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Re: 1087: "Cirith Ungol"

Postby rmsgrey » Sun Aug 26, 2012 11:57 am UTC

J Thomas wrote:
flicky1991 wrote:
bigjoec wrote:So to follow along with your first post on this thread, I'll leave it to you to determine what you should be mocked for -- too dumb to use the output from google autocomplete or too lazy to punch your search terms into a search bar that uses google autocomplete?
But let's hope you're appropriately shamed for getting help from a message board when that same help was so readily available from google.

Dammit, I thought all this was over! Can't we just say that google and forums are two different solutions to the same problem that both have advantages and disadvantages and leave it at that?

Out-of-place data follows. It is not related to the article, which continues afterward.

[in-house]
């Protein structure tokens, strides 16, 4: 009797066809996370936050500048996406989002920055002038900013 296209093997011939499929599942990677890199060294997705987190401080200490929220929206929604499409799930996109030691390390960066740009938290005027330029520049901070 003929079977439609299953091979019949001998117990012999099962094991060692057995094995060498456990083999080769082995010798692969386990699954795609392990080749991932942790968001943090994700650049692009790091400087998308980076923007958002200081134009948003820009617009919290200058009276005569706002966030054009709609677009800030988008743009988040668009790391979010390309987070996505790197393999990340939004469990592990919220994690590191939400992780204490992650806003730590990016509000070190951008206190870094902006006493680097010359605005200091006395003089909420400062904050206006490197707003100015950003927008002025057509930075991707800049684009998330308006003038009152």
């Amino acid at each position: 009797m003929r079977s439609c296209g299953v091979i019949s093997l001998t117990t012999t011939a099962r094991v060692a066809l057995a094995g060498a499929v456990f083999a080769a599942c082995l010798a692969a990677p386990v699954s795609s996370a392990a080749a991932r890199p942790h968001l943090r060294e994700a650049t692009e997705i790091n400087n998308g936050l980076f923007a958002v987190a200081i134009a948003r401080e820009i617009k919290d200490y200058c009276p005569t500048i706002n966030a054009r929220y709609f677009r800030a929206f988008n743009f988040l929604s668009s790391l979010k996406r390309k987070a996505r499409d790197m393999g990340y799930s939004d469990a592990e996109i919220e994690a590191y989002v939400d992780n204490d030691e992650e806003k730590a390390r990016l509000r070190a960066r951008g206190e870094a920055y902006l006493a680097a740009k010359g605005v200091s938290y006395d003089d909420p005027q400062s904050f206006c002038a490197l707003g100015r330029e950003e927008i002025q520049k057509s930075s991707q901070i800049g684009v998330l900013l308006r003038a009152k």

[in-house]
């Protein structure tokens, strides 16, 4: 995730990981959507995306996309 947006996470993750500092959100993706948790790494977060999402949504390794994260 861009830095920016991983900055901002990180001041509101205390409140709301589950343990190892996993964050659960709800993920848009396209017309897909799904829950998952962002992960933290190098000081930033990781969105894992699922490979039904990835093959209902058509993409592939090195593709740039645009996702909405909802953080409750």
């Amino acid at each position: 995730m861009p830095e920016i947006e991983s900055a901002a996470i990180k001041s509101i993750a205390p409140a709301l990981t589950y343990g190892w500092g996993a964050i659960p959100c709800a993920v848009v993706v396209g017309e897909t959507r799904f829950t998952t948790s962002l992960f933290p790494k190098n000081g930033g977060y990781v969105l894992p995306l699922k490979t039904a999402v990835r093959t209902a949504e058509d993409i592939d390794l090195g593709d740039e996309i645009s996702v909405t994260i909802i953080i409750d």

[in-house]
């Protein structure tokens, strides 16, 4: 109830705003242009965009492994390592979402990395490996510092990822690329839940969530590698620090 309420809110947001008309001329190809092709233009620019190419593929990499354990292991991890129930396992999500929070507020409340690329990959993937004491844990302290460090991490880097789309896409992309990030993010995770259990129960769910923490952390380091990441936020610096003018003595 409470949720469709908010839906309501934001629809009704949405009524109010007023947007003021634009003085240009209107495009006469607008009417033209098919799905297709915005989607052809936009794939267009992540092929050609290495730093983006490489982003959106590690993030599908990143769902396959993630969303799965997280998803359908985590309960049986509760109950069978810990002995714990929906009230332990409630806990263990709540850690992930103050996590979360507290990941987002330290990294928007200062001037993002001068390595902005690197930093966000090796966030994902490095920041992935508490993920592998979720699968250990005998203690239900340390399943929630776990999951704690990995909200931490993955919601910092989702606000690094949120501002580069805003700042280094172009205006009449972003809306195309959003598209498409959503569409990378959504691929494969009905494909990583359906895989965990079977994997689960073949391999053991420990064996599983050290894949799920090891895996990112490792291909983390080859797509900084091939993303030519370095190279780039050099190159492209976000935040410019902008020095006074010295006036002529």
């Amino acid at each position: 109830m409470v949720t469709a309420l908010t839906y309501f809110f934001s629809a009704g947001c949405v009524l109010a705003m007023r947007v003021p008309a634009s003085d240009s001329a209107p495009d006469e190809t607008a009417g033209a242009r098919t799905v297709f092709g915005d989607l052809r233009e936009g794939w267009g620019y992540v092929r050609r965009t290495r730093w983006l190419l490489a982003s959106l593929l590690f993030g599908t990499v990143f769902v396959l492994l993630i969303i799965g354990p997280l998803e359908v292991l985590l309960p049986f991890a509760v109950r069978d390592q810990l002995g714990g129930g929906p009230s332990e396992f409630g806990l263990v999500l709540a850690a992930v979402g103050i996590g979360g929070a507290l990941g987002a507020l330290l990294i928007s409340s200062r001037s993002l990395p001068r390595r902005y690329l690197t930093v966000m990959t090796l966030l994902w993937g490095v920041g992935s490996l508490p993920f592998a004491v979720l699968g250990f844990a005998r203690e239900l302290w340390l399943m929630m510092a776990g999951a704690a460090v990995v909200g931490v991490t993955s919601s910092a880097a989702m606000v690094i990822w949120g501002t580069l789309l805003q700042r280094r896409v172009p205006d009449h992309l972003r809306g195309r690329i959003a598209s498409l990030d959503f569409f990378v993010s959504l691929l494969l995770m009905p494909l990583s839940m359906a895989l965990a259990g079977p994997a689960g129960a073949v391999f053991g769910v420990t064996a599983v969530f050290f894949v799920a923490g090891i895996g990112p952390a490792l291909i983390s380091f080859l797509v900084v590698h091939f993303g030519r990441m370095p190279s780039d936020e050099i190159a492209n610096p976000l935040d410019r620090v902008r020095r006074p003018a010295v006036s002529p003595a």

Probably not. Similarly with other moral issues. If you say "If you don't like abortion then don't have one" or "Why not let slavery just be a personal matter between a man and his slaves" then some people will have a hissy-fit because their intention is for the bad people to stop being bad. And if we compromise with evil by letting it continue to exist, then we are being immoral ourselves.


You're absolutely right in every way. Now who's up for a Holy War against misplaced apostrophes (outside of educational contexts)? Kill the greengrocer!


On the other hand, there have been legal cases because two consenting adults wanted to draw up a legally binding slave contract between themselves and were told they couldn't - the issue with institutionalised slavery is, at least in part, because it wasn't just a personal matter between a man and his slaves, but a relationship enforced and supported by the wider society, within a legal framework...

And abortion is even murkier - successfully banning abortion would mean (temporarily) enslaving women to their unborn children. Myself, I'm against abortion, but also against irresponsible parenthood, and against compulsory sterilisation, and against genocide, which leaves me without an option I'm in favour of.